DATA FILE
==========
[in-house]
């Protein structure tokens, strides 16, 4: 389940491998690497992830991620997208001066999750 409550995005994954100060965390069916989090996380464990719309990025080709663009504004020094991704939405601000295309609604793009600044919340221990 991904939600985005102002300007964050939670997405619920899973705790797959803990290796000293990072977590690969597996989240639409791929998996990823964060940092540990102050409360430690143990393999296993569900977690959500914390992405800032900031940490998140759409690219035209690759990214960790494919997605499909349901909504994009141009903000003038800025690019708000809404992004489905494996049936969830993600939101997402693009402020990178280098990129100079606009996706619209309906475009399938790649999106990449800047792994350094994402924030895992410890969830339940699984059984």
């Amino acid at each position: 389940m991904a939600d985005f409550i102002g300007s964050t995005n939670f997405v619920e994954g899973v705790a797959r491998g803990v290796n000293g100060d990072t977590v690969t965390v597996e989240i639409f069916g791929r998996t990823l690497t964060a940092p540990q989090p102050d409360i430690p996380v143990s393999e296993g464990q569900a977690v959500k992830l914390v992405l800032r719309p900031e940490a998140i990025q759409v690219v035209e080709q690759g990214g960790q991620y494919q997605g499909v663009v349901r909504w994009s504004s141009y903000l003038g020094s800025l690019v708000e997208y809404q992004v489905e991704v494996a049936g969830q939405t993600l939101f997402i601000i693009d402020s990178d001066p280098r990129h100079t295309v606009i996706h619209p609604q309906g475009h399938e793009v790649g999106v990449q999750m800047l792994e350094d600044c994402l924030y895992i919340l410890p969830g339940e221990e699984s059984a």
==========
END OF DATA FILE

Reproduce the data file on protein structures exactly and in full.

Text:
[in-house]
């Protein structure tokens, strides 16, 4: 389940491998690497992830991620997208001066999750 409550995005994954100060965390069916989090996380464990719309990025080709663009504004020094991704939405601000295309609604793009600044919340221990 991904939600985005102002300007964050939670997405619920899973705790797959803990290796000293990072977590690969597996989240639409791929998996990823964060940092540990102050409360430690143990393999296993569900977690959500914390992405800032900031940490998140759409690219035209690759990214960790494919997605499909349901909504994009141009903000003038800025690019708000809404992004489905494996049936969830993600939101997402693009402020990178280098990129100079606009996706619209309906475009399938790649999106990449800047792994350094994402924030895992410890969830339940699984059984």
């Amino acid at each position: 389940m991904a939600d985005f409550i102002g300007s964050t995005n939670f997405v619920e994954g899973v705790a797959r491998g803990v290796n000293g100060d990072t977590v690969t965390v597996e989240i639409f069916g791929r998996t990823l690497t964060a940092p540990q989090p102050d409360i430690p996380v143990s393999e296993g464990q569900a977690v959500k992830l914390v992405l800032r719309p900031e940490a998140i990025q759409v690219v035209e080709q690759g990214g960790q991620y494919q997605g499909v663009v349901r909504w994009s504004s141009y903000l003038g020094s800025l690019v708000e997208y809404q992004v489905e991704v494996a049936g969830q939405t993600l939101f997402i601000i693009d402020s990178d001066p280098r990129h100079t295309v606009i996706h619209p609604q309906g475009h399938e793009v790649g999106v990449q999750m800047l792994e350094d600044c994402l924030y895992i919340l410890p969830g339940e221990e699984s059984a």